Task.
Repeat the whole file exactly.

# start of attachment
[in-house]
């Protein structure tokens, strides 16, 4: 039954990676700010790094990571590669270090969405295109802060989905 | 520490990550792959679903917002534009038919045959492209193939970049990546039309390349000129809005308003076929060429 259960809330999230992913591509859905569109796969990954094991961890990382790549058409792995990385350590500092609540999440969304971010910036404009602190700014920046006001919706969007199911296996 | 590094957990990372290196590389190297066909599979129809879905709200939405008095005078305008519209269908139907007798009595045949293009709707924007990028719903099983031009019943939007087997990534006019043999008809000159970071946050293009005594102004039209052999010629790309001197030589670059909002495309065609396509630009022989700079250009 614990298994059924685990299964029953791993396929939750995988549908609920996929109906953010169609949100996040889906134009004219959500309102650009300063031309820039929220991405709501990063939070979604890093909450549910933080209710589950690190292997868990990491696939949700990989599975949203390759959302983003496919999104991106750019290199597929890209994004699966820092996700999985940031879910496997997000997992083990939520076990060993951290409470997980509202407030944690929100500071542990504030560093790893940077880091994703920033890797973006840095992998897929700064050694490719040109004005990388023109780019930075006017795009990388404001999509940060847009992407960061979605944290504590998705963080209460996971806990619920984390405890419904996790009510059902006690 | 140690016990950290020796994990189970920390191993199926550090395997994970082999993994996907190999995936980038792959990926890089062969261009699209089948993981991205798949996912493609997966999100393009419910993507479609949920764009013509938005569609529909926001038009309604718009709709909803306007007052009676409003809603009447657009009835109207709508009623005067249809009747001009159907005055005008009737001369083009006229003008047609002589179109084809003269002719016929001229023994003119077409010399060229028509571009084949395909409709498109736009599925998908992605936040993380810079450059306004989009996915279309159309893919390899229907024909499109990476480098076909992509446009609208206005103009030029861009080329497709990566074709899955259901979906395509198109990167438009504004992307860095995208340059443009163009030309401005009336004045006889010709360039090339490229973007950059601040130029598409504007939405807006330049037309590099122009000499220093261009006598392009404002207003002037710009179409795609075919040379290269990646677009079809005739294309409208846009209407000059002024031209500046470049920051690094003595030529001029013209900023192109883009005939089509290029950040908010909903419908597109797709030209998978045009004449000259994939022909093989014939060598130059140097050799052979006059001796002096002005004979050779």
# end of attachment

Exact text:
[in-house]
């Protein structure tokens, strides 16, 4: 039954990676700010790094990571590669270090969405295109802060989905 | 520490990550792959679903917002534009038919045959492209193939970049990546039309390349000129809005308003076929060429 259960809330999230992913591509859905569109796969990954094991961890990382790549058409792995990385350590500092609540999440969304971010910036404009602190700014920046006001919706969007199911296996 | 590094957990990372290196590389190297066909599979129809879905709200939405008095005078305008519209269908139907007798009595045949293009709707924007990028719903099983031009019943939007087997990534006019043999008809000159970071946050293009005594102004039209052999010629790309001197030589670059909002495309065609396509630009022989700079250009 614990298994059924685990299964029953791993396929939750995988549908609920996929109906953010169609949100996040889906134009004219959500309102650009300063031309820039929220991405709501990063939070979604890093909450549910933080209710589950690190292997868990990491696939949700990989599975949203390759959302983003496919999104991106750019290199597929890209994004699966820092996700999985940031879910496997997000997992083990939520076990060993951290409470997980509202407030944690929100500071542990504030560093790893940077880091994703920033890797973006840095992998897929700064050694490719040109004005990388023109780019930075006017795009990388404001999509940060847009992407960061979605944290504590998705963080209460996971806990619920984390405890419904996790009510059902006690 | 140690016990950290020796994990189970920390191993199926550090395997994970082999993994996907190999995936980038792959990926890089062969261009699209089948993981991205798949996912493609997966999100393009419910993507479609949920764009013509938005569609529909926001038009309604718009709709909803306007007052009676409003809603009447657009009835109207709508009623005067249809009747001009159907005055005008009737001369083009006229003008047609002589179109084809003269002719016929001229023994003119077409010399060229028509571009084949395909409709498109736009599925998908992605936040993380810079450059306004989009996915279309159309893919390899229907024909499109990476480098076909992509446009609208206005103009030029861009080329497709990566074709899955259901979906395509198109990167438009504004992307860095995208340059443009163009030309401005009336004045006889010709360039090339490229973007950059601040130029598409504007939405807006330049037309590099122009000499220093261009006598392009404002207003002037710009179409795609075919040379290269990646677009079809005739294309409208846009209407000059002024031209500046470049920051690094003595030529001029013209900023192109883009005939089509290029950040908010909903419908597109797709030209998978045009004449000259994939022909093989014939060598130059140097050799052979006059001796002096002005004979050779």